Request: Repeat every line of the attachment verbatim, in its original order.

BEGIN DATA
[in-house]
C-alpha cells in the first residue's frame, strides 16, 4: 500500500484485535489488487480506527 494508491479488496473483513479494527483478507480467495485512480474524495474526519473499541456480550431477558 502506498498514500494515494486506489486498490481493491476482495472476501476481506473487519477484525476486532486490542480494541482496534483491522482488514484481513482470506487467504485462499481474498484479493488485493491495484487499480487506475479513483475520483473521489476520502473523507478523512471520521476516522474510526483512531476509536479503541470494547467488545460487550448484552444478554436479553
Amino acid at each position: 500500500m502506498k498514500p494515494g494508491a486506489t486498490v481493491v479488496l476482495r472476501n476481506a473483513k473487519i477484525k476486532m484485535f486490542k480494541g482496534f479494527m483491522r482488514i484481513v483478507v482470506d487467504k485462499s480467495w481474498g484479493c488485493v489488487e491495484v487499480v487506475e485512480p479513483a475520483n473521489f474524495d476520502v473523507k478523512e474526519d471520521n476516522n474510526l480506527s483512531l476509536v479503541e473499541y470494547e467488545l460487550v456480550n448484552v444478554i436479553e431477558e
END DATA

[in-house]
C-alpha cells in the first residue's frame, strides 16, 4: 500500500484485535489488487480506527 494508491479488496473483513479494527483478507480467495485512480474524495474526519473499541456480550431477558 502506498498514500494515494486506489486498490481493491476482495472476501476481506473487519477484525476486532486490542480494541482496534483491522482488514484481513482470506487467504485462499481474498484479493488485493491495484487499480487506475479513483475520483473521489476520502473523507478523512471520521476516522474510526483512531476509536479503541470494547467488545460487550448484552444478554436479553
Amino acid at each position: 500500500m502506498k498514500p494515494g494508491a486506489t486498490v481493491v479488496l476482495r472476501n476481506a473483513k473487519i477484525k476486532m484485535f486490542k480494541g482496534f479494527m483491522r482488514i484481513v483478507v482470506d487467504k485462499s480467495w481474498g484479493c488485493v489488487e491495484v487499480v487506475e485512480p479513483a475520483n473521489f474524495d476520502v473523507k478523512e474526519d471520521n476516522n474510526l480506527s483512531l476509536v479503541e473499541y470494547e467488545l460487550v456480550n448484552v444478554i436479553e431477558e